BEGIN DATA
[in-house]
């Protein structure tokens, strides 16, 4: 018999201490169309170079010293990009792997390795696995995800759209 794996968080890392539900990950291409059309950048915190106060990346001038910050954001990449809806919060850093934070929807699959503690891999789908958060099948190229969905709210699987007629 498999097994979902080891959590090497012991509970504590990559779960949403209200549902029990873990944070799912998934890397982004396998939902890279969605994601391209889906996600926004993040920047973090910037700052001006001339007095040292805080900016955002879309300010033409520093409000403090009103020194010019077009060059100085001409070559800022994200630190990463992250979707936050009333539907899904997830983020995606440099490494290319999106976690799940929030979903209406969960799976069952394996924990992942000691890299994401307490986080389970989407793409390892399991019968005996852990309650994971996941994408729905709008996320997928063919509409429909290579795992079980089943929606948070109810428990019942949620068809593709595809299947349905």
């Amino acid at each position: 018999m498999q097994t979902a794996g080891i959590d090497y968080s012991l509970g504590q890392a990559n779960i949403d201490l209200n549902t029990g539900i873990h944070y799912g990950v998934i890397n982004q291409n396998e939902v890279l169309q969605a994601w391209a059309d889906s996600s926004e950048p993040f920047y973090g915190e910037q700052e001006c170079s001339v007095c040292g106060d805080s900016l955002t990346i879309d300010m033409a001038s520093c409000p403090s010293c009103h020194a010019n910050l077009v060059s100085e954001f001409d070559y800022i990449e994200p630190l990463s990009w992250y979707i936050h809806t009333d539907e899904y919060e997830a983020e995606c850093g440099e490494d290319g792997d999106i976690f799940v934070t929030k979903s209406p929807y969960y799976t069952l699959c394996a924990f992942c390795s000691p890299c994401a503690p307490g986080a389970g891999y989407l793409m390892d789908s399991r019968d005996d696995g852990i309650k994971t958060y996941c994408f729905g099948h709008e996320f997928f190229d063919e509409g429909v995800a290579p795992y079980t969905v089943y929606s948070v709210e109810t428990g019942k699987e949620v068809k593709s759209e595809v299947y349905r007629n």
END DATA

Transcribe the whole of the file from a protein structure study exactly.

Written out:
[in-house]
């Protein structure tokens, strides 16, 4: 018999201490169309170079010293990009792997390795696995995800759209 794996968080890392539900990950291409059309950048915190106060990346001038910050954001990449809806919060850093934070929807699959503690891999789908958060099948190229969905709210699987007629 498999097994979902080891959590090497012991509970504590990559779960949403209200549902029990873990944070799912998934890397982004396998939902890279969605994601391209889906996600926004993040920047973090910037700052001006001339007095040292805080900016955002879309300010033409520093409000403090009103020194010019077009060059100085001409070559800022994200630190990463992250979707936050009333539907899904997830983020995606440099490494290319999106976690799940929030979903209406969960799976069952394996924990992942000691890299994401307490986080389970989407793409390892399991019968005996852990309650994971996941994408729905709008996320997928063919509409429909290579795992079980089943929606948070109810428990019942949620068809593709595809299947349905």
């Amino acid at each position: 018999m498999q097994t979902a794996g080891i959590d090497y968080s012991l509970g504590q890392a990559n779960i949403d201490l209200n549902t029990g539900i873990h944070y799912g990950v998934i890397n982004q291409n396998e939902v890279l169309q969605a994601w391209a059309d889906s996600s926004e950048p993040f920047y973090g915190e910037q700052e001006c170079s001339v007095c040292g106060d805080s900016l955002t990346i879309d300010m033409a001038s520093c409000p403090s010293c009103h020194a010019n910050l077009v060059s100085e954001f001409d070559y800022i990449e994200p630190l990463s990009w992250y979707i936050h809806t009333d539907e899904y919060e997830a983020e995606c850093g440099e490494d290319g792997d999106i976690f799940v934070t929030k979903s209406p929807y969960y799976t069952l699959c394996a924990f992942c390795s000691p890299c994401a503690p307490g986080a389970g891999y989407l793409m390892d789908s399991r019968d005996d696995g852990i309650k994971t958060y996941c994408f729905g099948h709008e996320f997928f190229d063919e509409g429909v995800a290579p795992y079980t969905v089943y929606s948070v709210e109810t428990g019942k699987e949620v068809k593709s759209e595809v299947y349905r007629n």